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The vaginal microbiota, human papillomavirus infection and cervical intraepithelial neoplasia: what do we know and where are we going next?

Overview of attention for article published in Microbiome, November 2016
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About this Attention Score

  • In the top 5% of all research outputs scored by Altmetric
  • High Attention Score compared to outputs of the same age (92nd percentile)
  • Good Attention Score compared to outputs of the same age and source (76th percentile)

Mentioned by

news
1 news outlet
blogs
1 blog
twitter
18 tweeters
patent
3 patents
facebook
4 Facebook pages

Citations

dimensions_citation
151 Dimensions

Readers on

mendeley
402 Mendeley
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Title
The vaginal microbiota, human papillomavirus infection and cervical intraepithelial neoplasia: what do we know and where are we going next?
Published in
Microbiome, November 2016
DOI 10.1186/s40168-016-0203-0
Pubmed ID
Authors

Anita Mitra, David A. MacIntyre, Julian R. Marchesi, Yun S. Lee, Phillip R. Bennett, Maria Kyrgiou

Abstract

The vaginal microbiota plays a significant role in health and disease of the female reproductive tract. Next-generation sequencing techniques based upon the analysis of bacterial 16S rRNA genes permit in-depth study of vaginal microbial community structure to a level of detail not possible with standard culture-based microbiological techniques. The human papillomavirus (HPV) causes both cervical intraepithelial neoplasia (CIN) and cervical cancer. Although the virus is highly prevalent, only a small number of women have a persistent HPV infection and subsequently develop clinically significant disease. There is emerging evidence which leads us to conclude that increased diversity of vaginal microbiota combined with reduced relative abundance of Lactobacillus spp. is involved in HPV acquisition and persistence and the development of cervical precancer and cancer. In this review, we summarise the current literature and discuss potential mechanisms for the involvement of vaginal microbiota in the evolution of CIN and cervical cancer. The concept of manipulation of vaginal bacterial communities using pre- and probiotics is also discussed as an exciting prospect for the field of cervical pathology.

Twitter Demographics

The data shown below were collected from the profiles of 18 tweeters who shared this research output. Click here to find out more about how the information was compiled.

Mendeley readers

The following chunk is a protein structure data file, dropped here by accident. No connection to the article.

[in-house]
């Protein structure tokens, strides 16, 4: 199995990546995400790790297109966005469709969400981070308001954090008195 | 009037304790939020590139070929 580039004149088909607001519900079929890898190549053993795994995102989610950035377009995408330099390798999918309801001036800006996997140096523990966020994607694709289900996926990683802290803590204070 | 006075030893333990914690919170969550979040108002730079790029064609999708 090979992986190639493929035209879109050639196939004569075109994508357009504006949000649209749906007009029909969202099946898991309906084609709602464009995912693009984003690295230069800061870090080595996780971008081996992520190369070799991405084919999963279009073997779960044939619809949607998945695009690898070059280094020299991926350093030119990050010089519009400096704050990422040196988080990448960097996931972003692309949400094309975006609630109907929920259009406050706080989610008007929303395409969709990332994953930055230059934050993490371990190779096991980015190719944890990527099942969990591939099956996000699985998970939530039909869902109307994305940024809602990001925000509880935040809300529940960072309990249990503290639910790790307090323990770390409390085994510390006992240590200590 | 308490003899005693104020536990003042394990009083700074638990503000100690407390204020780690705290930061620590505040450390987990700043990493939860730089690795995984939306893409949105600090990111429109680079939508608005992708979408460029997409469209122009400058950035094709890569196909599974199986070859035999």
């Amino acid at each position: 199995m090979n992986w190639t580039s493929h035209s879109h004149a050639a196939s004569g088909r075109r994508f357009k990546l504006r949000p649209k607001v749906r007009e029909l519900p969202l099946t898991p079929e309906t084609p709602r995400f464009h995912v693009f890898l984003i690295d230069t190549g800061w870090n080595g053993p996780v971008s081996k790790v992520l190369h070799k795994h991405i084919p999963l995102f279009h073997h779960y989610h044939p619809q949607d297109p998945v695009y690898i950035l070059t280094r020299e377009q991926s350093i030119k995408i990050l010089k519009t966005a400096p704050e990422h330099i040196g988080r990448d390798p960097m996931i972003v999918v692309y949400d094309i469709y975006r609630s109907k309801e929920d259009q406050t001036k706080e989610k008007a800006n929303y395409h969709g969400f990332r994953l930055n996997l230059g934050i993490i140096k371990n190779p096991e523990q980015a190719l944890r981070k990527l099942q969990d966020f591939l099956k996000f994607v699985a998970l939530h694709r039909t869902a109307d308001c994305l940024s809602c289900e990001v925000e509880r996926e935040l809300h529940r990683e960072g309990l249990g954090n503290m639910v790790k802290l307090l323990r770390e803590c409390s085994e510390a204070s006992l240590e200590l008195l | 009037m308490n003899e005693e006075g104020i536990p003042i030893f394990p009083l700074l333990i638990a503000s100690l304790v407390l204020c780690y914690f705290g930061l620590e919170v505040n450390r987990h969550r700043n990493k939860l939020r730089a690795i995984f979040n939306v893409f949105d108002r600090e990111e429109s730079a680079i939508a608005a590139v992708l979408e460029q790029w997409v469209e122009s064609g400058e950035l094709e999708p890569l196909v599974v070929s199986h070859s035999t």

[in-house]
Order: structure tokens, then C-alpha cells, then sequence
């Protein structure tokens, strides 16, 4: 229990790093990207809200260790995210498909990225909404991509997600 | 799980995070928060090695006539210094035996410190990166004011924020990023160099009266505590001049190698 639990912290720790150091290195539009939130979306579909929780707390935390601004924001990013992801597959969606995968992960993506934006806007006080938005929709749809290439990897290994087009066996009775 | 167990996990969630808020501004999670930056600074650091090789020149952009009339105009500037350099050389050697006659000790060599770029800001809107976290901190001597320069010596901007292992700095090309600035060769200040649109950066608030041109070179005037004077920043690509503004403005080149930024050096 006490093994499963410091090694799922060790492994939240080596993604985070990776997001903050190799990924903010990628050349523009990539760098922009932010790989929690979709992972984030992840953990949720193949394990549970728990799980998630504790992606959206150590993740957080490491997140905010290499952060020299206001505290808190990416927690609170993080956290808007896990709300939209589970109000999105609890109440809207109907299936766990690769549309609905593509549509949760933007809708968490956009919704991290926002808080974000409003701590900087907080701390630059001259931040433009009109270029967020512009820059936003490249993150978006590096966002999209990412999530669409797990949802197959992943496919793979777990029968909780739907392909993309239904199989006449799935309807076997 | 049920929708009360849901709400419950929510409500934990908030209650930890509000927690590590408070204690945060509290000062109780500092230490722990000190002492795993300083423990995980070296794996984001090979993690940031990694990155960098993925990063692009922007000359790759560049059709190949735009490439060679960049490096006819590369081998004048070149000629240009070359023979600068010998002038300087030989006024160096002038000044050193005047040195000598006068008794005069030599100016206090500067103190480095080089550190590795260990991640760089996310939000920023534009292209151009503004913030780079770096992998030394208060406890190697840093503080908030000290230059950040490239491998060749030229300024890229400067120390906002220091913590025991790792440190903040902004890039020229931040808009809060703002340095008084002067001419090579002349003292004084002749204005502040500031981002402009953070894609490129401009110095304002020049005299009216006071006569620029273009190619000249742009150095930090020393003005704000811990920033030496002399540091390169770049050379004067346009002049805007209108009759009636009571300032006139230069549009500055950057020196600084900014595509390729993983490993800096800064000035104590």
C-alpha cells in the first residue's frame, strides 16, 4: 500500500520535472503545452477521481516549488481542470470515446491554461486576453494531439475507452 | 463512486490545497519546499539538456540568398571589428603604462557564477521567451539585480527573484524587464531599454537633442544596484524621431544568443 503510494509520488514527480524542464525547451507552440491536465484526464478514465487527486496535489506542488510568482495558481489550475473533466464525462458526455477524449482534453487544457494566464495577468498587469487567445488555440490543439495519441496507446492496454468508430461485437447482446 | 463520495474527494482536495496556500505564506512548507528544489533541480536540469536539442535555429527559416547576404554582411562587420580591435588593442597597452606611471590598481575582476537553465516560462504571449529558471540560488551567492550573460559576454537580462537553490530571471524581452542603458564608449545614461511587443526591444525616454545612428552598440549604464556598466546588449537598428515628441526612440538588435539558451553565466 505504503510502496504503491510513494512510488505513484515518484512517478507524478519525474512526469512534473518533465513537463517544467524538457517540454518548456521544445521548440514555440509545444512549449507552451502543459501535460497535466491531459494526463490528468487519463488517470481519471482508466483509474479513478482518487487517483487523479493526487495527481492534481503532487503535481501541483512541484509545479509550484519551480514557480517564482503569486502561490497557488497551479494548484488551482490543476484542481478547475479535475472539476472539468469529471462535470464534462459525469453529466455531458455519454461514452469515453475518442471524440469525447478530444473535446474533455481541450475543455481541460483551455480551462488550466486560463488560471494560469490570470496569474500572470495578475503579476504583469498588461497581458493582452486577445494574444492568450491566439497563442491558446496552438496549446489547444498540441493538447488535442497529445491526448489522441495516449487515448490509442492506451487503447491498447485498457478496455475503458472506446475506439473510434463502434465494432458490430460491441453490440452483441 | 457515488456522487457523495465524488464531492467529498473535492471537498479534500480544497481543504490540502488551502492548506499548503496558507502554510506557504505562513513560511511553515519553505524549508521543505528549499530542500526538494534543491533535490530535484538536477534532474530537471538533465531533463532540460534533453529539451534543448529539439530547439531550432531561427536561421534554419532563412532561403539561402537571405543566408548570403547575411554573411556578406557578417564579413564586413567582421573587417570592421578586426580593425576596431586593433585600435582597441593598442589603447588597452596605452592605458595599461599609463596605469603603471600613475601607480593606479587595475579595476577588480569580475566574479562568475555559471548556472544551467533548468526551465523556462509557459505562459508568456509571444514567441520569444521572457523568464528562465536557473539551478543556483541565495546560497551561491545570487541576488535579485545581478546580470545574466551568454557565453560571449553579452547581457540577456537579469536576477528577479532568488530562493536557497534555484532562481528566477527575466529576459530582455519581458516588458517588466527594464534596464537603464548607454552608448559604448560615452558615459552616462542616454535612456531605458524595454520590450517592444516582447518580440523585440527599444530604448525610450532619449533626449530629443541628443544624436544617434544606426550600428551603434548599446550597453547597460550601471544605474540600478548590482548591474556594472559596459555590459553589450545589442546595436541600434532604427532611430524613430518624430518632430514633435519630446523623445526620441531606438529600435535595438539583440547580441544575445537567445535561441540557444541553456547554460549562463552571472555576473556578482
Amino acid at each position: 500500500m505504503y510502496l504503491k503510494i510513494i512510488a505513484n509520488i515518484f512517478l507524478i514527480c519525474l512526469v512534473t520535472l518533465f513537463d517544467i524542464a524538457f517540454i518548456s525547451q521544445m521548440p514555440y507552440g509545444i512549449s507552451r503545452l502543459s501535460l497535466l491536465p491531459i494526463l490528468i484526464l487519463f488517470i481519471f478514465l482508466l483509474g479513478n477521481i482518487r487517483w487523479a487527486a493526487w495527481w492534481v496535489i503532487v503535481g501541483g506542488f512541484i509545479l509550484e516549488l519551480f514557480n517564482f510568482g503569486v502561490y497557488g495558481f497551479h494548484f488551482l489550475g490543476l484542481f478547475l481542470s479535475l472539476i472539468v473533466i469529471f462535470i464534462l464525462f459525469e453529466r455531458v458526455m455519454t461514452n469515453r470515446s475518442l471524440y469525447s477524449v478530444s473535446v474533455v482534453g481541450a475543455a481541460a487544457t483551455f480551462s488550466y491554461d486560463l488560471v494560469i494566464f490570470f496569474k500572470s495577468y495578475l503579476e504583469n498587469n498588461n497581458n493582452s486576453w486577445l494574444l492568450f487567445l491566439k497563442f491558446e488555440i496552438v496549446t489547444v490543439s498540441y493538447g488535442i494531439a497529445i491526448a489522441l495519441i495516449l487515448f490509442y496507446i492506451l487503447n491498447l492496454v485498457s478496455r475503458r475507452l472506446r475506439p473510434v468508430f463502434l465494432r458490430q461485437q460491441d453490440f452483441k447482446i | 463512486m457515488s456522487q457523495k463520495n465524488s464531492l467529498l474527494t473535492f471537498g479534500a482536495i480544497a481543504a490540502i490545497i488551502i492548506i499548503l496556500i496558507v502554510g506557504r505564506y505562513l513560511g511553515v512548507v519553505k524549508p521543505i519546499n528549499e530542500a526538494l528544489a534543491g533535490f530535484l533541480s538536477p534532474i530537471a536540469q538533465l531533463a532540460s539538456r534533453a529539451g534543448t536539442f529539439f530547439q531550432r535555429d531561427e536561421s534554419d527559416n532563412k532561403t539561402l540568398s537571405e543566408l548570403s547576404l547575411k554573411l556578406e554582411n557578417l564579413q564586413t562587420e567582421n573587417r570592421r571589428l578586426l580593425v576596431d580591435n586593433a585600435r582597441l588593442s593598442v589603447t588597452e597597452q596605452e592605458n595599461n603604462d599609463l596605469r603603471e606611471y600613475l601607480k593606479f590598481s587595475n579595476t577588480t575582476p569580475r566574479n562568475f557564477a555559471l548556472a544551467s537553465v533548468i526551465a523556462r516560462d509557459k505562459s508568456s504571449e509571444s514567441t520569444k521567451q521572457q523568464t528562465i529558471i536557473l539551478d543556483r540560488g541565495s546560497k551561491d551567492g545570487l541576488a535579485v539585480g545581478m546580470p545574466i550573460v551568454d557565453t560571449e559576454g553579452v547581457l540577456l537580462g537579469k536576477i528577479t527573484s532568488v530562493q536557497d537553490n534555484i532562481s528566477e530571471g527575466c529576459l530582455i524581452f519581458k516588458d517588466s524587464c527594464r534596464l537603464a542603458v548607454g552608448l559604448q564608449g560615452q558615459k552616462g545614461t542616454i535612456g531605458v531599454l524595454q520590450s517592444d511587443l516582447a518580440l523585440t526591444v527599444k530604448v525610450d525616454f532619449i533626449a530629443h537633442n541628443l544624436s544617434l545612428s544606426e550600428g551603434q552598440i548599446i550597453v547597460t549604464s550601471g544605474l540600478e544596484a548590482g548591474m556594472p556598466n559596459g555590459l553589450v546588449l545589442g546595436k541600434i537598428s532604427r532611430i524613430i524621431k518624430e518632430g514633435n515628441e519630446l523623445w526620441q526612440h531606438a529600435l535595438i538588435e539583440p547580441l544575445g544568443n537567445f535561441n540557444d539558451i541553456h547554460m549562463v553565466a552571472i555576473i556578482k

The data shown below were compiled from readership statistics for 402 Mendeley readers of this research output. Click here to see the associated Mendeley record.

Geographical breakdown

Country Count As %
Brazil 2 <1%
South Africa 1 <1%
Sweden 1 <1%
India 1 <1%
United States 1 <1%
Unknown 396 99%

Demographic breakdown

Readers by professional status Count As %
Student > Ph. D. Student 68 17%
Student > Master 54 13%
Student > Bachelor 52 13%
Researcher 51 13%
Student > Doctoral Student 29 7%
Other 71 18%
Unknown 77 19%
Readers by discipline Count As %
Medicine and Dentistry 93 23%
Biochemistry, Genetics and Molecular Biology 75 19%
Immunology and Microbiology 46 11%
Agricultural and Biological Sciences 39 10%
Nursing and Health Professions 8 2%
Other 30 7%
Unknown 111 28%

Attention Score in Context

This research output has an Altmetric Attention Score of 32. This is our high-level measure of the quality and quantity of online attention that it has received. This Attention Score, as well as the ranking and number of research outputs shown below, was calculated when the research output was last mentioned on 04 March 2021.
All research outputs
#844,262
of 19,163,209 outputs
Outputs from Microbiome
#272
of 1,157 outputs
Outputs of similar age
#21,548
of 305,254 outputs
Outputs of similar age from Microbiome
#15
of 59 outputs
Altmetric has tracked 19,163,209 research outputs across all sources so far. Compared to these this one has done particularly well and is in the 95th percentile: it's in the top 5% of all research outputs ever tracked by Altmetric.
So far Altmetric has tracked 1,157 research outputs from this source. They typically receive a lot more attention than average, with a mean Attention Score of 40.1. This one has done well, scoring higher than 76% of its peers.
Older research outputs will score higher simply because they've had more time to accumulate mentions. To account for age we can compare this Altmetric Attention Score to the 305,254 tracked outputs that were published within six weeks on either side of this one in any source. This one has done particularly well, scoring higher than 92% of its contemporaries.
We're also able to compare this research output to 59 others from the same source and published within six weeks on either side of this one. This one has done well, scoring higher than 76% of its contemporaries.